I did have both a bottle of EFS Pro with 400cal and a RedBull in my run special needs that I did not take. Looking back – and I had forgotten this until I actually sat down to write this report – that was my biggest mistake. I should have hit both those calories, but as I ran through special needs, I just felt like I had more muscular fatigue than caloric “fatigue.” Even after 20 Ironmans, I’m still learning. I made the right decision before the race, but then I failed to follow through on race day. That might have been the difference between 5th and 4th, though of course it also might not have been. In my own defense, I think I didn’t realize the impact of the cold on caloric needs, as this was by far the coldest Ironman I’ve ever done.
Those four miles – from about 16mi (two miles AFTER special needs) to 20mi – were pretty close to the darkest I’ve had during an Ironman. I wanted to walk. I wanted to stop. I wanted to drop out. But somehow thanks to the magic of caffeine and sugar and some willpower, I was able to come good and finished with a very strong last 5k. It was a day where there were countless times when I wanted to just shut it down, but after struggling for a few years mentally, I did not. Just like in Kona. After losing at the mental game more often than not in 2013 and 2014, I feel like I strung together three races where my mental game was the strongest part of my racing to close out 2015. The timing of the races was certainly not ideal and there were some circumstances out of my control, but I felt like I had more answers than questions, especially in training as I prepared for each race, a big change from the past two years. Mental fortitude always was a strength of mine in the past, and I feel like it is again, both on and off the race course.
Looking ahead to next year, I feel some real confidence. As is typical after an Ironman and especially the last race of the season, I had been feeling a bit lost. But today I listened to the latest episode of Joel Filliol’s (my coach) new podcast, “Real Coaching.” He interviews Dan Lorang, who has been Jan Frodeno’s coach since 2013. It’s a phenomenal interview, with a lot of practical takeaways for anyone interested in excellence. The two biggest things for me were the emphasis on goal setting and also on self-confidence. In Tremblant, I showed I could still win – and win fast – as a father of three. In Kona, I showed I could still overcome adversity, once a hallmark of mine, especially in 2011. And at IMAZ, I showed I could still perform with less than ideal preparation. A perfect race in AZ, I think, would have been about 5min faster. That’s a lot. But it’s also not. If I could have been within 5min of my perfect race in Kona, I would have been very happy.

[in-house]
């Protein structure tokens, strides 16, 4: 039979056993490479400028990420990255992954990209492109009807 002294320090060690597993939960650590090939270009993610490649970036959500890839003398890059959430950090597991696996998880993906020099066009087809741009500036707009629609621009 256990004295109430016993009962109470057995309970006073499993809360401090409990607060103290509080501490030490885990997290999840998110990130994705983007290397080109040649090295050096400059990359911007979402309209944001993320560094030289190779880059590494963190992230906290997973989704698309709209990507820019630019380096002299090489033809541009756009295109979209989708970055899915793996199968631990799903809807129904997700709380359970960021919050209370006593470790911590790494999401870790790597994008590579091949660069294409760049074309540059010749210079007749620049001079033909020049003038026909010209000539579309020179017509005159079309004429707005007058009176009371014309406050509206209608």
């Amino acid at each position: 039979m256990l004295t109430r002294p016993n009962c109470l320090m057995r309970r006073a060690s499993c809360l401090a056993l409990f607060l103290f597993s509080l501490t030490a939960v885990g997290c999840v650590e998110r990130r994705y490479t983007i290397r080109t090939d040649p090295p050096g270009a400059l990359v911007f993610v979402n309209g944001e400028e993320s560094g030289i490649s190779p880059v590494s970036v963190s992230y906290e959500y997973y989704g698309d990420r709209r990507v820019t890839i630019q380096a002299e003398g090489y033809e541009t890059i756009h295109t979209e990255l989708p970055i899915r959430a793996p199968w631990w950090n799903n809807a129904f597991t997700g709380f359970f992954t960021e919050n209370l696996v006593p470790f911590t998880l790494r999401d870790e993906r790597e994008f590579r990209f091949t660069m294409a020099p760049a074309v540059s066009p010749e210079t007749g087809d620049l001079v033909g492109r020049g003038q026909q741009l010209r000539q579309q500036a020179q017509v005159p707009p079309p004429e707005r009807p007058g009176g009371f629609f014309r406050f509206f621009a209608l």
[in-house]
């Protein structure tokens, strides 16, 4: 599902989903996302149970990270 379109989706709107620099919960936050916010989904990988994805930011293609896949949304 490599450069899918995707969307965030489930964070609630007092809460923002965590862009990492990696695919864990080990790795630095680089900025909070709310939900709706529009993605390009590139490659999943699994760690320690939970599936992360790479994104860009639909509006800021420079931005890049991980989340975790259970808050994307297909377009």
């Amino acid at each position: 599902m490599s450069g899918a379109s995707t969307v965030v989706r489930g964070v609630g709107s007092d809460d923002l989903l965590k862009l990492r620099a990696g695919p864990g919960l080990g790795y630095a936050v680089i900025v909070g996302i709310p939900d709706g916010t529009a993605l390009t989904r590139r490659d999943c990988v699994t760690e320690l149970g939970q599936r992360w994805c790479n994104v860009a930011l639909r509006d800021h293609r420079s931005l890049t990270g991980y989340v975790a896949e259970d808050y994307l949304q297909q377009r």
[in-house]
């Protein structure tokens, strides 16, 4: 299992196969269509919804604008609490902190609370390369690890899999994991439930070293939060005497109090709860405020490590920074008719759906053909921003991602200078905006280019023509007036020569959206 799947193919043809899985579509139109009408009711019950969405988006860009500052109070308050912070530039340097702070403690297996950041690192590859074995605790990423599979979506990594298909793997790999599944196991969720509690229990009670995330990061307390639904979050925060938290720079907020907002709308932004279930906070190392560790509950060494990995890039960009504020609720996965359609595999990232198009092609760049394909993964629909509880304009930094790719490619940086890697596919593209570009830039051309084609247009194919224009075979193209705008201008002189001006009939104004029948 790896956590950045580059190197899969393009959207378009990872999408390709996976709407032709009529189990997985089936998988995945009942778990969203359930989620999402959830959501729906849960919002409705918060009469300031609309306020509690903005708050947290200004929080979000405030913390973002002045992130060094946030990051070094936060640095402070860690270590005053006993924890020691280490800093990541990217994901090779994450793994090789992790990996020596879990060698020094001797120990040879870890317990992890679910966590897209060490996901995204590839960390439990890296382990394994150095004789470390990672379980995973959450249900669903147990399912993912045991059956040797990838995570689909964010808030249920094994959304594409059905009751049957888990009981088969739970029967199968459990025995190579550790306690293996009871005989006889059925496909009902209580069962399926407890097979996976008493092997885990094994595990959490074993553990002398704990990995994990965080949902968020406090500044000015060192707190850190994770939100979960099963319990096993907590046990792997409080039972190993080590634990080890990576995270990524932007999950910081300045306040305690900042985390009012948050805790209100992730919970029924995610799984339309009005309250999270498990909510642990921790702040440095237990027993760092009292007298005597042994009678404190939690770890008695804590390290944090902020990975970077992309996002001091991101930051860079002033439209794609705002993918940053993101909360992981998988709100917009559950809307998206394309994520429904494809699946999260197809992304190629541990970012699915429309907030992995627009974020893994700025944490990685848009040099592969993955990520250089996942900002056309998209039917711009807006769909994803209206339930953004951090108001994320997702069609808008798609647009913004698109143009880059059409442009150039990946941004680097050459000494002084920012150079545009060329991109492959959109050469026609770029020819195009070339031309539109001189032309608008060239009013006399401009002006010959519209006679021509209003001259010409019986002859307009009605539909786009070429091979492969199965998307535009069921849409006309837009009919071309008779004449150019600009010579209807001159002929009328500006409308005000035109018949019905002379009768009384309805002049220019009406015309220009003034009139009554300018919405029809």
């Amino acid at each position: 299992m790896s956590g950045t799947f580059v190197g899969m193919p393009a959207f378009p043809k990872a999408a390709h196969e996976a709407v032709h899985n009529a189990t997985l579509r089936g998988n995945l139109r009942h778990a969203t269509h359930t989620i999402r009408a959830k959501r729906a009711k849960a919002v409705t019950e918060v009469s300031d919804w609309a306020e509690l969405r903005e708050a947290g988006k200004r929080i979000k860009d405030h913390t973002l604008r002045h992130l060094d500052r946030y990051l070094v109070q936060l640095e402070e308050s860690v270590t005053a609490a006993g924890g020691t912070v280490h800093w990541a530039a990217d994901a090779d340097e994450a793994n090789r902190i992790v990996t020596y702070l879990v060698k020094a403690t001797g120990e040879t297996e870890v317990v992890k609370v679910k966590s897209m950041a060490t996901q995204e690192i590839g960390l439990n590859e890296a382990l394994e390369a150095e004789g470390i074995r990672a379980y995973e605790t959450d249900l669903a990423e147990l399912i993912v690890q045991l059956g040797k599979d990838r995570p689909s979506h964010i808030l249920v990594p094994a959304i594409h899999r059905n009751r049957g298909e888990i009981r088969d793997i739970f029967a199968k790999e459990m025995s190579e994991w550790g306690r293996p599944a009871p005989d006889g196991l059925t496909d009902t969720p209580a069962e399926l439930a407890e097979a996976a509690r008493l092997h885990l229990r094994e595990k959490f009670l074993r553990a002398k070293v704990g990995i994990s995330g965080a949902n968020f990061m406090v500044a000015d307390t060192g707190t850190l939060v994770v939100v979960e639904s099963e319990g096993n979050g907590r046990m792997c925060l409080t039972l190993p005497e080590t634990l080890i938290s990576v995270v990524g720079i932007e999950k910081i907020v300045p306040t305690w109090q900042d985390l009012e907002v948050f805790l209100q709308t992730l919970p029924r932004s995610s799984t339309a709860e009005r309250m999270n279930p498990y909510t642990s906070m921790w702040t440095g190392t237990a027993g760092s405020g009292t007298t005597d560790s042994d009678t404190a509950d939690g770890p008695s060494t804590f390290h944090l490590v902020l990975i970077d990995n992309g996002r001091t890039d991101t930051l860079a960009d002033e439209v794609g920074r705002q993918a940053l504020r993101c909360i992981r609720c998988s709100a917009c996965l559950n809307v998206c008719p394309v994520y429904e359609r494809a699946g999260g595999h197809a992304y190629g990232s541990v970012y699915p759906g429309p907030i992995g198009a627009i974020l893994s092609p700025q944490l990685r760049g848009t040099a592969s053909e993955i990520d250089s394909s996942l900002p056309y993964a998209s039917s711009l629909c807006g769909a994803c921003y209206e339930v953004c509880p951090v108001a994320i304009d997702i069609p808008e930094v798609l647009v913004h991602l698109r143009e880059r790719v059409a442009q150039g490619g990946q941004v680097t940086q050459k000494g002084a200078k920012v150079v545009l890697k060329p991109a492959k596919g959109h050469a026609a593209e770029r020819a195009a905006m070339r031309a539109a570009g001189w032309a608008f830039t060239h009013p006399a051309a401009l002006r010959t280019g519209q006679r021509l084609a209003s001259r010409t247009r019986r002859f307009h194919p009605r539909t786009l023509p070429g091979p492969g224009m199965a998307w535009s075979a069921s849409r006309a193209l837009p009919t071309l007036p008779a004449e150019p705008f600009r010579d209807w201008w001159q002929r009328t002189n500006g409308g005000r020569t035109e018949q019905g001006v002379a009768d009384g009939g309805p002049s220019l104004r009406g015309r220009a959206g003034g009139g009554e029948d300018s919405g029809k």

When I think about what I need to perform well in Kona, I finally feel like the answer is, once again, simple repetition. I just need more of the same. Well, maybe not quite so many Ironmans; I’ve tried that… But in terms of preparation and approach, I think I have my rhythm again. I have some mojo. For now, it’s time for some real downtime. For family time. For long put-off projects around the house. And for some overdue writing assignments. But I’m looking forward to picking up in 2016 how I closed out this year. I believe it’s going to be an amazing year.